Full programme

  • Farrenc, Overture No.2  (7mins)
  • Mozart, Piano Concerto No.25  (30mins)
  • Schubert, Overture in the Italian Style in D major  (7mins)
  • Mendelssohn, Symphony No.4 (Italian)  (27mins)


  • Headshot of Elts Olari.

    Olari Elts

  • Photograph of Ariel Lanyi.

    Ariel Lanyi



Welcome to an afternoon of summer sunshine in the Symphony Hall, plus the magic of Mozart.

Mozart's Piano Concerto No.25 in C major is radically different from his other two piano concertos dating from the year 1786, especially from the fiery and tragic C minor concerto. The other two are, to a certain degree, introspective, whereas the concerto K. 503 begins and ends on a note of exuberance and nobility.

This latter quality is heard in all three movements: the two main themes of the first movement exude a sense of constancy, and the Andante is one of the noblest movements of the piano concerto repertoire. But of course, it wouldn’t be a Mozart concerto were its celebratory and grand nature not coupled with his inimitable sense of humour. Indeed, the entrance of the piano in the first movement attests to that - we expect the piano to enter with a statement, but instead, Mozart merely gives us snippets of a statement, which then develops into an almost improvisatory episode.

A particular fascination of mine has always been the way in which great composers achieve variety and unity within a work. One way in which Mozart achieves that in this concerto is with the repeated note motif, which we hear at the very beginning of the first movement. This ever so simple musical unit is taken by Mozart on a journey across the whole expressive and emotional spectrum. In the beginning of the first movement, it is persistent and maybe even stubborn; in the second theme, it suddenly becomes lyrical and tender. And in the other two movements, it subtly reminds us of its existence when we least expect to hear it.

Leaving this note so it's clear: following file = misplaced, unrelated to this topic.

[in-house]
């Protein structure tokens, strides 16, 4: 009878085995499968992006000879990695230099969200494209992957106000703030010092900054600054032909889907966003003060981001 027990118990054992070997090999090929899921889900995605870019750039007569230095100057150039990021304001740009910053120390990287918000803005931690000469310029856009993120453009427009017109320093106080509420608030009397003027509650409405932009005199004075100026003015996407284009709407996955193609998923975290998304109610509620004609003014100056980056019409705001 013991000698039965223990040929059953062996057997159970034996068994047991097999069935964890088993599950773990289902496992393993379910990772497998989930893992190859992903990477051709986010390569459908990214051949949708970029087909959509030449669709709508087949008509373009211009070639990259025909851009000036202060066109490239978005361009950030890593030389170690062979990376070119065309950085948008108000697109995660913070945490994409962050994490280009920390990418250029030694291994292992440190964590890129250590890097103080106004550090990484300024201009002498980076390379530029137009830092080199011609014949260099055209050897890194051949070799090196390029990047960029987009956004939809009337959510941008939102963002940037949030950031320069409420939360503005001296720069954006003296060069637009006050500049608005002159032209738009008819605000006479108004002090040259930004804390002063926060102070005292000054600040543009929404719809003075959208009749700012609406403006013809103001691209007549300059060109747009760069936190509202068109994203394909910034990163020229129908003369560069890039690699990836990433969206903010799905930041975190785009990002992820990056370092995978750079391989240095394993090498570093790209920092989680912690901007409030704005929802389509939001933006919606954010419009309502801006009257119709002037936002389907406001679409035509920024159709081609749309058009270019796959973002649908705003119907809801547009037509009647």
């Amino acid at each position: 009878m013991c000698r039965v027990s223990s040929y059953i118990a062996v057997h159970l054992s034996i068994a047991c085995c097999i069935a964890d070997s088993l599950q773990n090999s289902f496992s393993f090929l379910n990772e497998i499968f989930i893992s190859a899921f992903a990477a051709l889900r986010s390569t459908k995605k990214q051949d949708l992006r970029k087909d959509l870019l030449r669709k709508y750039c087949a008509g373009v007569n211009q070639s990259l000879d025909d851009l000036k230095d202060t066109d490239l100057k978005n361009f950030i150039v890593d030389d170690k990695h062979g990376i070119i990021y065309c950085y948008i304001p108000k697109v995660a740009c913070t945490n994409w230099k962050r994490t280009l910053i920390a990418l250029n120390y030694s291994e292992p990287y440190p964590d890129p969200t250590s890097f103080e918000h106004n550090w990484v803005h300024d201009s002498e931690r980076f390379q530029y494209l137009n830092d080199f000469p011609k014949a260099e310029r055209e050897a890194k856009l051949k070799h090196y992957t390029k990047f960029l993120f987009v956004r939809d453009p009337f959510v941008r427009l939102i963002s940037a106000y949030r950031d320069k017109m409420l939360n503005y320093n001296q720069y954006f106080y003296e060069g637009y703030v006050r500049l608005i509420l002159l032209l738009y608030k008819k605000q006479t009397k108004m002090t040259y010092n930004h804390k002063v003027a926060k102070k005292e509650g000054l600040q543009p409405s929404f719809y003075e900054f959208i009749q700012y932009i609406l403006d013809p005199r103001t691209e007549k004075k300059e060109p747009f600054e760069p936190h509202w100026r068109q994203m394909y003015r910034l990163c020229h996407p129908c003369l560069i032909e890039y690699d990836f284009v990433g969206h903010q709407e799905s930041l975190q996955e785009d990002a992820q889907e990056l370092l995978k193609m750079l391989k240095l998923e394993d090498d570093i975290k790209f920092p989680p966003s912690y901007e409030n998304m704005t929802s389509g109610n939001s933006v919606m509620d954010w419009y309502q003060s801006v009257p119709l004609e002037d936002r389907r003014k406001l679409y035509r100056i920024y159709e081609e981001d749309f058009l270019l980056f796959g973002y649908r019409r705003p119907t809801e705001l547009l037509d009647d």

Ariel Lanyi

Programme notes

Felix Mendelssohn loved Birmingham – but his travels didn’t stop here, and when he visited Italy for the first time his heart leaped for joy. His sun-kissed ‘Italian’ symphony is the exuberant climax to a whole afternoon of genius off the leash: whether Mozart’s majestic piano concerto, or the windswept energy of the composer they called the “female Beethoven”: Louise Farrenc.

Overture No.2, Op.24

Louise Farrenc (1804-1875)

There was little that Louise Farrenc couldn’t do in the field of music. At a time and place – France in the first half of the nineteenth century – where women struggled to be taken seriously as professional musicians, she was appointed professor of piano at the Paris Conservatoire, a post she held for three decades. Even more remarkably, she demanded (and eventually received) the same pay as her male colleagues. Her piano and chamber compositions were widely admired but only in 1834 did she turn to orchestral music, with a pair of superb concert overtures. She would go on to write three full-scale symphonies.

That was easier said than done in Paris during the 1830s. Musical life centred on the salon and the opera house, and adequate performances of orchestral music were rare. Which makes Farrenc’s overtures even more remarkable. In the second, she takes a large (for the time) orchestra and strides out with a grand and tragic slow introduction, before unleashing a bracing summer storm (the violins provide the first swirls), lightened by chattering, conversational woodwinds. There’s definitely a story being told - even if Farrenc preferred to let her music do the talking.

Piano Concerto No.25 in C major, K.503

Wolfgang Amadeus Mozart (1756-1791)

I. Allegro maestoso
II. Andante
III. Allegretto

Mozart wrote some of the most wonderful letters of any creative artist – brimming with wit, joy and good old-fashioned gossip. But he almost never discussed the business of writing music, and there are whole periods of his life about which we know almost nothing. Perhaps those dark patches wouldn’t seem quite so dark if the masterpieces that emerged from them didn’t shine quite so brilliantly. And for a textbook demonstration of musical brilliance, as understood in the late 18th century, listen to the majestic opening of his Piano Concerto No.25, completed in Vienna on or just before 4th December 1786.

The key is C major, in which 18th century brass instruments sound particularly dazzling. Mozart deploys trumpets (coupled with their traditional partner, timpani) as well as oboes and a flute to give the grand, ceremonial rhythms of the opening bars the brightest possible colour. This is a concerto designed to make a big impression in public, and it’s generally assumed that it was created for one of a series of concerts that he proposed to give at the Trattnerhof Casino, though whether or not these concerts ever happened remains a subject of dispute.